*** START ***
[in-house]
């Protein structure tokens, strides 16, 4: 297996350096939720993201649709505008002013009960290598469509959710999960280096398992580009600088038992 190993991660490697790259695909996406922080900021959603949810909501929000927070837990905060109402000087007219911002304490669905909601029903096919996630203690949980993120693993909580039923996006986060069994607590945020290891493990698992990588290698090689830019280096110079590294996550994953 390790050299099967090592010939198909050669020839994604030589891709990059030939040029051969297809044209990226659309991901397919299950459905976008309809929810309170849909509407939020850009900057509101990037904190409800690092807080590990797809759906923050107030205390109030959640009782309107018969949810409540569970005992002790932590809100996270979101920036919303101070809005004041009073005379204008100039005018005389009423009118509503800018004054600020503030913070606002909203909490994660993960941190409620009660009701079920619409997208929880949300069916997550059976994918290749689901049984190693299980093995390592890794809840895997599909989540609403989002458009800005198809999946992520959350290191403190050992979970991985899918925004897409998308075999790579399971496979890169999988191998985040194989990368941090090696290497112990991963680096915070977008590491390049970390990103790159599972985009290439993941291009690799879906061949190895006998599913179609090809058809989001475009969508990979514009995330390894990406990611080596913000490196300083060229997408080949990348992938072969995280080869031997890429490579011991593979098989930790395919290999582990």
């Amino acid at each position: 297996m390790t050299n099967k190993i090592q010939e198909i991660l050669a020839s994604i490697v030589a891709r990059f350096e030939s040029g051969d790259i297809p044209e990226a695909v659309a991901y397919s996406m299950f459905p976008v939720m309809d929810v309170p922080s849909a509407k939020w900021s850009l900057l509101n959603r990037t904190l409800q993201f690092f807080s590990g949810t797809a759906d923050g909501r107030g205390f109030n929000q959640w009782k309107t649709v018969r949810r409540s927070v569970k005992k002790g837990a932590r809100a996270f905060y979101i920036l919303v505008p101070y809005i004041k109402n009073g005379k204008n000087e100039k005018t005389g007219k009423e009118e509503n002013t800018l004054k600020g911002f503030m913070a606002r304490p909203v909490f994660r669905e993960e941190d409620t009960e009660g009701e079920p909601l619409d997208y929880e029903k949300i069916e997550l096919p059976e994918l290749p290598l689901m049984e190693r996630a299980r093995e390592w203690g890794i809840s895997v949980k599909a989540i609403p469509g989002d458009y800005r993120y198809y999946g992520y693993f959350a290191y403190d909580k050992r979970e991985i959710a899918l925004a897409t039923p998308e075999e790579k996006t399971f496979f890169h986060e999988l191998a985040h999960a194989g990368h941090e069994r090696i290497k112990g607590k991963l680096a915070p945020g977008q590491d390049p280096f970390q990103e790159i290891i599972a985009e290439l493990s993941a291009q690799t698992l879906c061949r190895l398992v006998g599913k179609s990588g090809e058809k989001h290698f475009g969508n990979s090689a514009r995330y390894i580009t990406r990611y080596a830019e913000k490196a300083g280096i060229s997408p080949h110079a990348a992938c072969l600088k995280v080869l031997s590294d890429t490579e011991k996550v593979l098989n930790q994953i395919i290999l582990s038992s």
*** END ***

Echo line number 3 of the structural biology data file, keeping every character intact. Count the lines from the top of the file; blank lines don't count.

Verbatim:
């Amino acid at each position: 297996m390790t050299n099967k190993i090592q010939e198909i991660l050669a020839s994604i490697v030589a891709r990059f350096e030939s040029g051969d790259i297809p044209e990226a695909v659309a991901y397919s996406m299950f459905p976008v939720m309809d929810v309170p922080s849909a509407k939020w900021s850009l900057l509101n959603r990037t904190l409800q993201f690092f807080s590990g949810t797809a759906d923050g909501r107030g205390f109030n929000q959640w009782k309107t649709v018969r949810r409540s927070v569970k005992k002790g837990a932590r809100a996270f905060y979101i920036l919303v505008p101070y809005i004041k109402n009073g005379k204008n000087e100039k005018t005389g007219k009423e009118e509503n002013t800018l004054k600020g911002f503030m913070a606002r304490p909203v909490f994660r669905e993960e941190d409620t009960e009660g009701e079920p909601l619409d997208y929880e029903k949300i069916e997550l096919p059976e994918l290749p290598l689901m049984e190693r996630a299980r093995e390592w203690g890794i809840s895997v949980k599909a989540i609403p469509g989002d458009y800005r993120y198809y999946g992520y693993f959350a290191y403190d909580k050992r979970e991985i959710a899918l925004a897409t039923p998308e075999e790579k996006t399971f496979f890169h986060e999988l191998a985040h999960a194989g990368h941090e069994r090696i290497k112990g607590k991963l680096a915070p945020g977008q590491d390049p280096f970390q990103e790159i290891i599972a985009e290439l493990s993941a291009q690799t698992l879906c061949r190895l398992v006998g599913k179609s990588g090809e058809k989001h290698f475009g969508n990979s090689a514009r995330y390894i580009t990406r990611y080596a830019e913000k490196a300083g280096i060229s997408p080949h110079a990348a992938c072969l600088k995280v080869l031997s590294d890429t490579e011991k996550v593979l098989n930790q994953i395919i290999l582990s038992s």